Picture 1 A ruddy kingfisher with a centipede in its beak.
Picture 2 A pair of ruddy kingfishers. The bird on the left has a lizard in its beak.
Picture 3 A fledgling whose feather, beak and legs aren't as ruddy as those of an adult yet.
y Ruddy Kingfisher z
( Scientific name: Halcyon coromanda . )
* When you hear the familiar song of a bird like kiorororo in a falling tone at the end of April or the beginning of May, you know ruddy kingfishers are back again. This species,whose whole body is vermilion, belongs to alcedinidae (the halcyon family). It is called kukkaru in Amami dialect.
* Ruddy kingfishers lay eggs from June to July, making use of small caves on riverbanks or hollows of trees. They catch fish, crabs, frogs, insects like grasshoppers and cicadas, centipedes, lizards and even small snakes.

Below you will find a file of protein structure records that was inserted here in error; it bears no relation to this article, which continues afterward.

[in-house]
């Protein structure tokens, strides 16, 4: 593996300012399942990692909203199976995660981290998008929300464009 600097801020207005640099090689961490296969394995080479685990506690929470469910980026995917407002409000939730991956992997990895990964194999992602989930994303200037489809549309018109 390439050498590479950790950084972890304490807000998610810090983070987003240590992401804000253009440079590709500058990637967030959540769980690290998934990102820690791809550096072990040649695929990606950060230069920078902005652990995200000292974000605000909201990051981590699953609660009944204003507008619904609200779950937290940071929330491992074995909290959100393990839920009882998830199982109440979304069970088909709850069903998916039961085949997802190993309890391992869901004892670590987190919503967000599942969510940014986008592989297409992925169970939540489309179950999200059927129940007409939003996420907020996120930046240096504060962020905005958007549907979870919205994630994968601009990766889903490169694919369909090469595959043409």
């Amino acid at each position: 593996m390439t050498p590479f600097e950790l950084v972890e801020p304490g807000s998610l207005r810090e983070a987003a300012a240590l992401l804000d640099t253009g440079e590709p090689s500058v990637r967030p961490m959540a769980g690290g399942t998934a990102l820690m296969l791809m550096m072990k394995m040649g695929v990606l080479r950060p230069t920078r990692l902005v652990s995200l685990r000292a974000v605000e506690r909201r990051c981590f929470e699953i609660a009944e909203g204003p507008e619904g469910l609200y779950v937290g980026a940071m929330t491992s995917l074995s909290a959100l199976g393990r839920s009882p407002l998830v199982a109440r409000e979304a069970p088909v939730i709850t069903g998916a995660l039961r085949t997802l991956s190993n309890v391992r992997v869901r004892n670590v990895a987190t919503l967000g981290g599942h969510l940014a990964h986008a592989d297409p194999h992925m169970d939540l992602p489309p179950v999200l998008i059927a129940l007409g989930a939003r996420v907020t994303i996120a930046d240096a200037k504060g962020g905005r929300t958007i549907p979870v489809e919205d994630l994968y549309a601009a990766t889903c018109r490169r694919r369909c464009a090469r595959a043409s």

* At the end of October they are no longer to be seen because they fly away to Southeast Asia for the winter. The ruddy kingfishers that breed in Amami and Okinawa are said to be subspecific, so that they are often called Ryukyu-Akashobin, to make a distinction from those on the Mainland.
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